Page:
But at least the ‘proper’ newspapers wouldn’t print something so shameful, would they? Sadly, they did. Later the same day, the Telegraph basically re-wrote and re-published the Mail piece, minus (to give them a tiny amount of credit) the embarrassing timezone thing. The Sun did pretty much the same thing, the next day.
You know, you’d almost think they’re more interested in inventing controversy than reporting facts.
Thursday’s Daily Mail picks up on the imminent launch of the new Downing Street website, and chooses to focus on the ‘Number10TV’ video element, to be powered by Brightcove. But for once, it’s a story driven more by its scepticism about new technology than its dislike of the current government.
They wrongly call it ‘the latest effort to boost his flagging poll ratings’ (as it’s a Civil Service initiative), but correct themselves later in the same piece, referring to it as ‘a fresh political effort to exploit the potential of the internet to reach voters directly’. And indeed, they do quote No10’s attempt to put some perspective on it: ‘Downing Street last night played down the significance of the new channel, saying: ‘We’re always looking at ways of improving and strengthening the website.”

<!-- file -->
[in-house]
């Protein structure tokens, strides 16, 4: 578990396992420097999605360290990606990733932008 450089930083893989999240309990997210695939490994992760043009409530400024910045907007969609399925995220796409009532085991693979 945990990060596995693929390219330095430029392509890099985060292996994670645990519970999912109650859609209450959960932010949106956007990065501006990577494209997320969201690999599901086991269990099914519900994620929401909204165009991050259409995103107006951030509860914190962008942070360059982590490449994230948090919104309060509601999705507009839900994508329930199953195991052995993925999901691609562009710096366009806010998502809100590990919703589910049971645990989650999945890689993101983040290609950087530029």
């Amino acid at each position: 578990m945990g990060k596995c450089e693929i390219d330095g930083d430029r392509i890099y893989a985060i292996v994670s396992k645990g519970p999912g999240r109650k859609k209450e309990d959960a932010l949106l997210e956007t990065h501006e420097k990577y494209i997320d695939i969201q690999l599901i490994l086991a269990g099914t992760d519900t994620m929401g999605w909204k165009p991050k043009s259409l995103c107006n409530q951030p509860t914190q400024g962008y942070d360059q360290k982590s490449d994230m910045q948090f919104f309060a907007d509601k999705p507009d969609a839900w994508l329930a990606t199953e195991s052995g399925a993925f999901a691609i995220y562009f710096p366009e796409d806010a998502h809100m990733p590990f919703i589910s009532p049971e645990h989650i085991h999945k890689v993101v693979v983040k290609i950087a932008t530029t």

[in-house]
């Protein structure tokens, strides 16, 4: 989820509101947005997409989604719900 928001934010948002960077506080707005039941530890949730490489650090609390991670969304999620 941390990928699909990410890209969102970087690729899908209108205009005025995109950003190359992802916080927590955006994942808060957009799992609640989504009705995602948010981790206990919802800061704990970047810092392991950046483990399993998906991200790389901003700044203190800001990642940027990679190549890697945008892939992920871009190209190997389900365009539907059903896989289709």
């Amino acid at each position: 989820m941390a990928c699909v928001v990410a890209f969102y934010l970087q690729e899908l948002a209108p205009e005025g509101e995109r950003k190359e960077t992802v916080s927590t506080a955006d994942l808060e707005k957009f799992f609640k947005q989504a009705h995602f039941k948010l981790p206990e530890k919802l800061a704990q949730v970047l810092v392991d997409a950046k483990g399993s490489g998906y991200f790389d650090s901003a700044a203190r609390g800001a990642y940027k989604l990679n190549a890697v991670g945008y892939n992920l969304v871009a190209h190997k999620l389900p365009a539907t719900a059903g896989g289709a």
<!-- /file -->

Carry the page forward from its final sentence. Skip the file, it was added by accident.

But it’s the sniffy tone regarding everything from Webcameron to the @DowningStreet Twitter account which is most striking. A lot has happened on Webcameron since the initial clip of Dave doing the dishes, although it’s gone a bit quiet lately; and I’d have to disagree with the assertion (relatively speaking, anyway) that the Twitter activity ‘has so far failed to arouse great enthusiasm’.
Despite their Damascene conversion to the web, driven principally by celebrity drivel, it seems the Mail’s heart really isn’t in this modern stuff after all. (There’s a remarkably similar story in the FT, by the way, but with slightly less cynicism.)